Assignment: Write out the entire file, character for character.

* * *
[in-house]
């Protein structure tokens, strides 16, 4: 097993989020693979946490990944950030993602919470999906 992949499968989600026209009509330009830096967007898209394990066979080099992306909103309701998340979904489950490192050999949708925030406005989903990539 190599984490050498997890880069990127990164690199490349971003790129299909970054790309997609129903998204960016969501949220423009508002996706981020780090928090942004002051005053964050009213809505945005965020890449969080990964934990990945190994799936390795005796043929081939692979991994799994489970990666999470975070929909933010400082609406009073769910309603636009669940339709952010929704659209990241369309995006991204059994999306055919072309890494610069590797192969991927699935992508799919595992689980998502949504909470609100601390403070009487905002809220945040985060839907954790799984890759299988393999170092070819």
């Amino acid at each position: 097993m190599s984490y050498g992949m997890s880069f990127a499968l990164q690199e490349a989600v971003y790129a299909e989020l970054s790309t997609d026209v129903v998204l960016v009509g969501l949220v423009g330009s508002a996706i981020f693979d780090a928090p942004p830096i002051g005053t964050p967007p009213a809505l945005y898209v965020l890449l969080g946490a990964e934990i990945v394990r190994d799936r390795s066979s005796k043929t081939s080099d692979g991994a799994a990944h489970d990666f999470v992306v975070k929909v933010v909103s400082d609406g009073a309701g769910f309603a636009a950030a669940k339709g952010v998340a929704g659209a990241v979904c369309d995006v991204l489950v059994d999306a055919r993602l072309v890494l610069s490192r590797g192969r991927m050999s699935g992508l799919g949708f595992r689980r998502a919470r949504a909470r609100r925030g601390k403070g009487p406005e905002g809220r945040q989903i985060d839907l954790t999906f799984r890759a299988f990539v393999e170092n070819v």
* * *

[in-house]
């Protein structure tokens, strides 16, 4: 097993989020693979946490990944950030993602919470999906 992949499968989600026209009509330009830096967007898209394990066979080099992306909103309701998340979904489950490192050999949708925030406005989903990539 190599984490050498997890880069990127990164690199490349971003790129299909970054790309997609129903998204960016969501949220423009508002996706981020780090928090942004002051005053964050009213809505945005965020890449969080990964934990990945190994799936390795005796043929081939692979991994799994489970990666999470975070929909933010400082609406009073769910309603636009669940339709952010929704659209990241369309995006991204059994999306055919072309890494610069590797192969991927699935992508799919595992689980998502949504909470609100601390403070009487905002809220945040985060839907954790799984890759299988393999170092070819």
């Amino acid at each position: 097993m190599s984490y050498g992949m997890s880069f990127a499968l990164q690199e490349a989600v971003y790129a299909e989020l970054s790309t997609d026209v129903v998204l960016v009509g969501l949220v423009g330009s508002a996706i981020f693979d780090a928090p942004p830096i002051g005053t964050p967007p009213a809505l945005y898209v965020l890449l969080g946490a990964e934990i990945v394990r190994d799936r390795s066979s005796k043929t081939s080099d692979g991994a799994a990944h489970d990666f999470v992306v975070k929909v933010v909103s400082d609406g009073a309701g769910f309603a636009a950030a669940k339709g952010v998340a929704g659209a990241v979904c369309d995006v991204l489950v059994d999306a055919r993602l072309v890494l610069s490192r590797g192969r991927m050999s699935g992508l799919g949708f595992r689980r998502a919470r949504a909470r609100r925030g601390k403070g009487p406005e905002g809220r945040q989903i985060d839907l954790t999906f799984r890759a299988f990539v393999e170092n070819v």